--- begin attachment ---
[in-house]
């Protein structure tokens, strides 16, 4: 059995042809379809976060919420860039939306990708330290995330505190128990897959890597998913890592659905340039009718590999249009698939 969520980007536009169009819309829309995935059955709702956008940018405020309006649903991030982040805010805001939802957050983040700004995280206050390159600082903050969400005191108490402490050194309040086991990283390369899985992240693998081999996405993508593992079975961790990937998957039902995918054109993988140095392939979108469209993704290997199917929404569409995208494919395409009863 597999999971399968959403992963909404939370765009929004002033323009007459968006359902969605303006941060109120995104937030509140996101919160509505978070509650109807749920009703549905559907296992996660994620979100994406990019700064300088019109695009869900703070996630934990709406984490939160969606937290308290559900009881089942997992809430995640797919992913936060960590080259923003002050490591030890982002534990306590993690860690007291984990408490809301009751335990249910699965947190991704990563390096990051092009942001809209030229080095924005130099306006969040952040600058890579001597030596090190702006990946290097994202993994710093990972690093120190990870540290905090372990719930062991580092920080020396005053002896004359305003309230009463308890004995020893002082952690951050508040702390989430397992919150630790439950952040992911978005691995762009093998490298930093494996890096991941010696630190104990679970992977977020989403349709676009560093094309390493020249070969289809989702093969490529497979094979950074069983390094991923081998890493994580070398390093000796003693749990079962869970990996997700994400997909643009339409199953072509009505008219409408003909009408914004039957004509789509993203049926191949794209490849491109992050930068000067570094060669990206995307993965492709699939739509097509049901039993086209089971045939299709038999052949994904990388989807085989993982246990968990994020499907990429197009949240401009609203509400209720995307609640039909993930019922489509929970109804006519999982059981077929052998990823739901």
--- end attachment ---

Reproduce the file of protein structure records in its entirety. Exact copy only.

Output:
[in-house]
């Protein structure tokens, strides 16, 4: 059995042809379809976060919420860039939306990708330290995330505190128990897959890597998913890592659905340039009718590999249009698939 969520980007536009169009819309829309995935059955709702956008940018405020309006649903991030982040805010805001939802957050983040700004995280206050390159600082903050969400005191108490402490050194309040086991990283390369899985992240693998081999996405993508593992079975961790990937998957039902995918054109993988140095392939979108469209993704290997199917929404569409995208494919395409009863 597999999971399968959403992963909404939370765009929004002033323009007459968006359902969605303006941060109120995104937030509140996101919160509505978070509650109807749920009703549905559907296992996660994620979100994406990019700064300088019109695009869900703070996630934990709406984490939160969606937290308290559900009881089942997992809430995640797919992913936060960590080259923003002050490591030890982002534990306590993690860690007291984990408490809301009751335990249910699965947190991704990563390096990051092009942001809209030229080095924005130099306006969040952040600058890579001597030596090190702006990946290097994202993994710093990972690093120190990870540290905090372990719930062991580092920080020396005053002896004359305003309230009463308890004995020893002082952690951050508040702390989430397992919150630790439950952040992911978005691995762009093998490298930093494996890096991941010696630190104990679970992977977020989403349709676009560093094309390493020249070969289809989702093969490529497979094979950074069983390094991923081998890493994580070398390093000796003693749990079962869970990996997700994400997909643009339409199953072509009505008219409408003909009408914004039957004509789509993203049926191949794209490849491109992050930068000067570094060669990206995307993965492709699939739509097509049901039993086209089971045939299709038999052949994904990388989807085989993982246990968990994020499907990429197009949240401009609203509400209720995307609640039909993930019922489509929970109804006519999982059981077929052998990823739901």